When looking at the institutional investors followed by Insider Monkey, AQR Capital Management, managed by Cliff Asness, holds the number one position in Ciena Corporation (NYSE:CIEN). AQR Capital Management has a $105.8 million position in the stock, comprising 0.1% of its 13F portfolio. The second largest stake is held by Cavalry Asset Management, led by John Hurley, holding a $36.9 million position; the fund has 8.6% of its 13F portfolio invested in the stock. Remaining members of the smart money with similar optimism comprise Peter Rathjens, Bruce Clarke and John Campbell’s Arrowstreet Capital, D. E. Shaw’s D E Shaw and Steve Cohen’s Point72 Asset Management.
As one would reasonably expect, key money managers were leading the bulls’ herd. Arrowstreet Capital, managed by Peter Rathjens, Bruce Clarke and John Campbell, established the biggest position in Ciena Corporation (NYSE:CIEN). Arrowstreet Capital had $32.1 million invested in the company at the end of the quarter. David Costen Haley’s HBK Investments also made a $5.4 million investment in the stock during the quarter. The other funds with brand new CIEN positions are Paul Marshall and Ian Wace’s Marshall Wace LLP, Matthew Hulsizer’s PEAK6 Capital Management, and Michael Kharitonov and Jon David McAuliffe’s Voleon Capital.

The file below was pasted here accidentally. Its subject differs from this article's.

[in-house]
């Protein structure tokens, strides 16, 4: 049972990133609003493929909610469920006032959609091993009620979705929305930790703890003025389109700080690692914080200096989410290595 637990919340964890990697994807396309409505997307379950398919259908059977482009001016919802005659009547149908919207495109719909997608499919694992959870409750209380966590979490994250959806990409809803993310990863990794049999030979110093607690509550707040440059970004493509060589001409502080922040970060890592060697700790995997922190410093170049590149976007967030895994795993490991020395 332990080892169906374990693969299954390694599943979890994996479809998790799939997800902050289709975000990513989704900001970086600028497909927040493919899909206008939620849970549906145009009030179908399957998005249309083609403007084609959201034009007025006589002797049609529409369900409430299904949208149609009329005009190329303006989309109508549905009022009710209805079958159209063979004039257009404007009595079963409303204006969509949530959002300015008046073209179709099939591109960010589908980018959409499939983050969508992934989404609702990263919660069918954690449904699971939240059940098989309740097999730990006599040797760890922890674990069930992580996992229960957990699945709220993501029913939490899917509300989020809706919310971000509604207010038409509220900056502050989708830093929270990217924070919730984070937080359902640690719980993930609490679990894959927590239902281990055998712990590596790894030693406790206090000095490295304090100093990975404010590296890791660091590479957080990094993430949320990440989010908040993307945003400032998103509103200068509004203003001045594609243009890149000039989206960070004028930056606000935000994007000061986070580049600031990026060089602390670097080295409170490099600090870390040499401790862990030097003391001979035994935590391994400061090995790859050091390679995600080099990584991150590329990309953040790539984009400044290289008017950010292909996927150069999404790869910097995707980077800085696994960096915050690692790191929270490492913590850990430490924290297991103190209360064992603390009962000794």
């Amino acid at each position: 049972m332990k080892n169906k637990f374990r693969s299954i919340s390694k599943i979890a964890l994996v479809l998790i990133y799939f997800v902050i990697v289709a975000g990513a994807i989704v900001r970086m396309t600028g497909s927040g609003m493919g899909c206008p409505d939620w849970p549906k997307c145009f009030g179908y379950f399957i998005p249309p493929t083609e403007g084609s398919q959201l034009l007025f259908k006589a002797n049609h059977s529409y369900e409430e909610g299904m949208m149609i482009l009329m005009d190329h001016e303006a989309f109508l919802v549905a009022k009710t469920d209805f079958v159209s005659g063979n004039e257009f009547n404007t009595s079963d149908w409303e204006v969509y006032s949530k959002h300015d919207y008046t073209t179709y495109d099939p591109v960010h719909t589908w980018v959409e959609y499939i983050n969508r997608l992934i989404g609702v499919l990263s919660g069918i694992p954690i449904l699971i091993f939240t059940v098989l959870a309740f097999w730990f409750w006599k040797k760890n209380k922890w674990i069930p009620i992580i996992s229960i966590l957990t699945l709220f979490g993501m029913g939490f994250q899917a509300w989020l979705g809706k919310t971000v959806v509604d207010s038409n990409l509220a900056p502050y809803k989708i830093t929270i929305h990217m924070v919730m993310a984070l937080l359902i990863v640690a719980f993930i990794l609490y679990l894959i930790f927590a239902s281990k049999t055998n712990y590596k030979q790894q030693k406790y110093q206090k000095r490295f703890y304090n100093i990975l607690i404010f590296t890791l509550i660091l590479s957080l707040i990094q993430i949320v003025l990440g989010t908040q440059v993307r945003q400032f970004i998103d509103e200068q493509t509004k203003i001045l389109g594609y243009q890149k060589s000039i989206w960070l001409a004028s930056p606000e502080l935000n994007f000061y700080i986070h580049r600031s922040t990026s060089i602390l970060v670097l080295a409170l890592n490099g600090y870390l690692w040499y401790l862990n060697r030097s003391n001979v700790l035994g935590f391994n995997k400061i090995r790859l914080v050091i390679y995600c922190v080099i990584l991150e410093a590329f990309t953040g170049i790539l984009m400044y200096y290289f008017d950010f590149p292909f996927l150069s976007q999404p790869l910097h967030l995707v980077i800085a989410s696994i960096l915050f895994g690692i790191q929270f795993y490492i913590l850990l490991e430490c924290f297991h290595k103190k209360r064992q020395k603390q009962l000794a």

Let’s now review hedge fund activity in other stocks similar to Ciena Corporation (NYSE:CIEN). We will take a look at Sonoco Products Company (NYSE:SON), Dun & Bradstreet Corporation (NYSE:DNB), Gentex Corporation (NASDAQ:GNTX), and LPL Financial Holdings Inc (NASDAQ:LPLA). All of these stocks’ market caps are similar to CIEN’s market cap.
|Ticker||No of HFs with positions||Total Value of HF Positions (x1000)||Change in HF Position|
View table here if you experience formatting issues.
As you can see these stocks had an average of 25.5 hedge funds with bullish positions and the average amount invested in these stocks was $564 million. That figure was $333 million in CIEN’s case. LPL Financial Holdings Inc (NASDAQ:LPLA) is the most popular stock in this table. On the other hand Sonoco Products Company (NYSE:SON) is the least popular one with only 17 bullish hedge fund positions. Ciena Corporation (NYSE:CIEN) is not the most popular stock in this group but hedge fund interest is still above average. This is a slightly positive signal but we’d rather spend our time researching stocks that hedge funds are piling on. Our calculations showed that top 15 most popular stocks among hedge funds returned 21.3% through April 8th and outperformed the S&P 500 ETF (SPY) by more than 5 percentage points. Unfortunately CIEN wasn’t in this group. Hedge funds that bet on CIEN were disappointed as the stock returned 9.8% and underperformed the market. If you are interested in investing in large cap stocks, you should check out the top 15 hedge fund stocks as 12 of these outperformed the market.
Disclosure: None. This article was originally published at Insider Monkey.